Here is a pdf of the poster which will be presented at the conference:

Beads-Poster-Cyprus 2014-Final


“Wandering Arameans”: Workshop on the Arameans Outside of Syria – Leipzig, 21-23 of October, 2014

As the part of what hopefully will turn into a long-term collaboration between the University of Leipzig and Bar-Ilan University (led by Prof. Angelika Berlejung and yours truly) on the study of the relations between the Aram and Israel in ancient times, a workshop which will deal with various aspects on the Arameans outside (and in some cases, inside) Syria will be held on October 21-13, 2014 at the University of Leipzig.

Here is the official meeting announcement and schedule:

We are pleased to invite you to the Symposium “Wandering Arameans:
Arameans outside Syria: textual and archaeological perspectives” to be
held on 21-23 October 2014. The venue will be the lecture room of the
Bibliotheca Albertina, University of Leipzig (Beethovenstraße 6,
Leipzig, Germany, D-04107). The symposium is organized by Institut für
Altes Testament der Universität Leipzig, Germany, in cooperation with
Bar Ilan University, Ramat Gan, Israel.

For further information, please contact Prof. Dr Angelika Berlejung,
Institut für Altes Testament der Universität Leipzig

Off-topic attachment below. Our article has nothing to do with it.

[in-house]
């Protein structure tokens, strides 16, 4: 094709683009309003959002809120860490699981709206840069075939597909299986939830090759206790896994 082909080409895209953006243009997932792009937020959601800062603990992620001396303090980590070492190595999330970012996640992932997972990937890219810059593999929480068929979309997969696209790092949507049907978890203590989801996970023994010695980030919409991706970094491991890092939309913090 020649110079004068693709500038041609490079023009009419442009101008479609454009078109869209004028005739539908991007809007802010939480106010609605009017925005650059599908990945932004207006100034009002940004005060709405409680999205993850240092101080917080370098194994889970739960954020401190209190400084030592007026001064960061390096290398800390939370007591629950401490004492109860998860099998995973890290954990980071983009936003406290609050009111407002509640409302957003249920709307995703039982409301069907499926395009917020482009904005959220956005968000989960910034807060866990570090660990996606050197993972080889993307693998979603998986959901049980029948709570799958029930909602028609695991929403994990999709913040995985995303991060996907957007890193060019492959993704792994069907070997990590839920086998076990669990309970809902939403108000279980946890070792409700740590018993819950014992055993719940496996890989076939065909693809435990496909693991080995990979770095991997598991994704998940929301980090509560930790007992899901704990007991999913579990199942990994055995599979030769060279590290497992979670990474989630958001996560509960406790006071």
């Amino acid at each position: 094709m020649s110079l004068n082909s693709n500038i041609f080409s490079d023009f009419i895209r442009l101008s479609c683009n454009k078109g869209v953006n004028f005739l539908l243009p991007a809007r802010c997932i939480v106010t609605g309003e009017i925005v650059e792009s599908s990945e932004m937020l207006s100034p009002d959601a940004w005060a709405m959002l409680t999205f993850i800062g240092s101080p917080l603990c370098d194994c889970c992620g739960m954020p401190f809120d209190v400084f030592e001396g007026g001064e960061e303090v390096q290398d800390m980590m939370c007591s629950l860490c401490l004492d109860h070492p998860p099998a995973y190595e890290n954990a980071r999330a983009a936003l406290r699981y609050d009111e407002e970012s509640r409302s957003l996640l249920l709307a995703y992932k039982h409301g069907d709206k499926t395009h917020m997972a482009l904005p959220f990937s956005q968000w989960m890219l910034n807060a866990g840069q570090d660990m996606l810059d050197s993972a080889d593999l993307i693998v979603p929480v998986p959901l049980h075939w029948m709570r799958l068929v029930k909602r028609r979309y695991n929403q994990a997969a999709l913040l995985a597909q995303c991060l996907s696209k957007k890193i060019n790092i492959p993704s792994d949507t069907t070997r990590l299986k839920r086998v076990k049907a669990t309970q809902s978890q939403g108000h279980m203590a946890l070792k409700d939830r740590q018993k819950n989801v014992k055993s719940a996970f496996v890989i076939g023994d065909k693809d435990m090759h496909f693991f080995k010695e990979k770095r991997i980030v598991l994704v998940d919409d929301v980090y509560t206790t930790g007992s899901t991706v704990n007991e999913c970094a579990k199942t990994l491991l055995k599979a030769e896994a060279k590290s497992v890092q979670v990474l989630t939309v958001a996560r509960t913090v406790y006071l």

21.10.2014 Vortragsraum der Bibliotheca Albertina
14.30 Welcome

15.00-15.45: Yigal Levin – Bar Ilan University:
“My Father was a Wandering Aramean”: Biblical Views of the Ancestral
Relationship Between Israel and Aram

15.45-16.30: Angelika Berlejung – Leipzig University:
In Search of parallels and interconnections between the
Israelite/Judahite and Aramean cultures. The case of Hamath

16.30-17.00 coffee/tea break

17.00-17.45: Takayoshi Oshima – Leipzig University
How “Mesopotamian” was Ahiqar?

17.45-18.30: Michael Streck – Leipzig University:
Aramaic epigraphs on Cuneiform Tablets as Source for the Late
Babylonian Language

22.10.2014 Vortragsraum der Bibliotheca Albertina

10.00-10.45: Johannes Hackl – Leipzig/Wien University:
Arameans in Late Period Babylonia

10.45-11.30: Andreas Schüle – Leipzig University:
A Peripheral Aramean: Tell Deir Alla Revisited

11:30-12.45: Esther Eshel – Bar-Ilan University:
New Aramaic Divination Ostraca from Hellenistic Maresha

12:45-15.00 break

15.00-15.45: Günter Vittmann – Würzburg University:
Arameans in Ancient Egypt

15:45-16.30: Marco Frenschkowski – Leipzig University:
Traces of Aramaic Religion in Eastern Syriac Sources from Late Antiquity

16.30-17.00 coffee-tea break

17.00-17.45: Aren M. Maeir – Bar-Ilan University:
Can material evidence of the Aramean influence in Iron Age Judah and
Israel be found?

23.10.2014 (not open to public) Universität Leipzig Augustusplatz S 204
10.15-12.00 Final discussion and project outline


This should be VERY interesting – and hopefully the opening of some very fruitful research and collaboration!


Mazal tov to Dr. Amit Dagan!

Today we got the great news that we now have to call Amit Dagan – Dr. Dagan!


Amit gets a big head